Magazine of Socialist Action in Australia

Australia's no choice election

Reading Time: 3 minutes

Editorial comment from the June 2016 edition of ‘The Socialist’

A federal election has now officially been called for July 2. Unlike normal elections when only half of the Senate seats are declared vacant, this “double dissolution” election will see all seats in both houses contested.

The Coalition hoped that a double dissolution election would break the deadlock in the Senate and help to provide some stability. As economic conditions worsen big business is demanding that cuts be made to social spending so that corporate taxes can be reduced. These plans have been frustrated by the crossbenchers who have stalled a number of bills in the Senate.

But it is far from assured that the next parliament will be any more stable. In fact it is possible that neither major party wins enough seats to form government in their own right. Polls are currently showing the Coalition and Labor neck and neck but with an extraordinarily long election campaign underway there is plenty of time for dramatic twists and turns.

When Turnbull first became PM he was riding high in the polls but in recent months he has fallen from grace. He had pledged to be a better salesman than Abbott and get the results that big business were demanding, but he has found this task extremely difficult. Not only has he had to contend with divisions in his own ranks but he has come to find that making deep cuts to social spending is easier said than done.

The vast bulk of voters are opposed to slashing jobs and social services and instead would like to see big business pay much more. This is especially the case in light of the Panama papers and revelations that one in three top Australian companies pay no tax.

Labor are opportunistically trying to tap into the anti-big business mood that exists. They have used some fake populist rhetoric against the banks and attempted to paint Turnbull as a representative of the rich. There is no doubt that Turnbull has ruled for the elite but when you scratch the surface you quickly see that Labor’s policies are no better. Labor too are a capitalist party beholden to big business interests.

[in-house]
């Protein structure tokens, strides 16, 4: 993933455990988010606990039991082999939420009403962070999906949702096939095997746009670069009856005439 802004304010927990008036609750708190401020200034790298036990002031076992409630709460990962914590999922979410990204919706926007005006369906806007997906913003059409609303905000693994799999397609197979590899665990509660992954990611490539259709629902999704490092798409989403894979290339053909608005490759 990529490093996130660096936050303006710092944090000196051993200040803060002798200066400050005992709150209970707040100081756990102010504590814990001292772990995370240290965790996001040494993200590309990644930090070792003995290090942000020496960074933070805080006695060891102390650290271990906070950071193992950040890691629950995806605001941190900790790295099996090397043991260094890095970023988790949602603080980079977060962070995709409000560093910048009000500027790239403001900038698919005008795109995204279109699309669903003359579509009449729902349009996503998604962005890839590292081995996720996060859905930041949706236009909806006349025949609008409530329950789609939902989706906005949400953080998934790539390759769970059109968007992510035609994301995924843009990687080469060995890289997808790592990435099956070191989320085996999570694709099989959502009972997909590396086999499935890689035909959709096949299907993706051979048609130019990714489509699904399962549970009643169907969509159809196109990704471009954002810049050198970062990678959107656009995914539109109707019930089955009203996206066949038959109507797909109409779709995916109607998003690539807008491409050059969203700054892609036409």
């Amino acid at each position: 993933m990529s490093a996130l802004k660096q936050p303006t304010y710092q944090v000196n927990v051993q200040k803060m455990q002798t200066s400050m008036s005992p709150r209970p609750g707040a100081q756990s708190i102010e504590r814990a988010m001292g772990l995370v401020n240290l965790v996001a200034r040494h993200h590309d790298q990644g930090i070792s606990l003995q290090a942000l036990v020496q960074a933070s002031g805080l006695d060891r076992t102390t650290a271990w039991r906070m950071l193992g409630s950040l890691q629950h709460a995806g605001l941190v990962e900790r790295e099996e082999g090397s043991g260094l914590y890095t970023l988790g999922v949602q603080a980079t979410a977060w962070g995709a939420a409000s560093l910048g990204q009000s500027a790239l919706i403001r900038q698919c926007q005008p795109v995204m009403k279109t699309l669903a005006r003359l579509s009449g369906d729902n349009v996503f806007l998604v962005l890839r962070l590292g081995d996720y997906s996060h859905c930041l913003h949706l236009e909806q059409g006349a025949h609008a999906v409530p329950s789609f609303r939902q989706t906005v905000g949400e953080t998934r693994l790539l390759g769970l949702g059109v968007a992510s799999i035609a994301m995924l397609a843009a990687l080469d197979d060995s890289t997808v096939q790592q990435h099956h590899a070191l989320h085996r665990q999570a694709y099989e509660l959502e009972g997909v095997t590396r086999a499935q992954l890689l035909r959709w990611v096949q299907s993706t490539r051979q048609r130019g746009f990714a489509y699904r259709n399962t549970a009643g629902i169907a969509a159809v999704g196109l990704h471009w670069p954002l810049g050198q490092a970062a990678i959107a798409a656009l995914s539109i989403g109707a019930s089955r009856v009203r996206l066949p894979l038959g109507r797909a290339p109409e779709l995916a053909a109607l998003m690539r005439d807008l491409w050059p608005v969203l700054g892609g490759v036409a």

Even on the issue of penalty rates Labor’s position is duplicitous. They claim to support extra payments for those working anti-social hours but they are not prepared to protect the condition in law. In a cowardly way they hide behind the Fair Work Commission claiming that the body is “neutral”. Despite its name Fair Work is an apparatus designed to protect conditions for employers.

The Greens have a number of policies that are more progressive than Labor’s on paper but their craven push for a Labor-Green coalition gives a hint of their trajectory. The Greens had an alliance with Labor after the 2010 election and far from winning any far reaching reforms they acted as mere props for the most right-wing Labor government in history. A formal Labor-Green coalition would be more of the same.

Unfortunately none of the mainstream parties offer any real solutions to the issues ordinary people face. As the Marxist James Connolly said: “governments in capitalist society are but committees of the rich to manage the affairs of the capitalist class”. No matter which combination of capitalist parties sits on the “committee” after July nobody will be present to represent the interests of the 99% of society who are struggling to eke out a living.

Ordinary people need a party that represents their views at elections but more importantly they need a party that organises them to challenge the rule of big business. We shouldn’t accept that the politics that are offered up to us at election time are as good as it gets. We need to strive to build a new political movement for the 99% and a socialist society that removes profiteering and inequality. This is the goal of the Socialist Party. If you agree, join us in this task.


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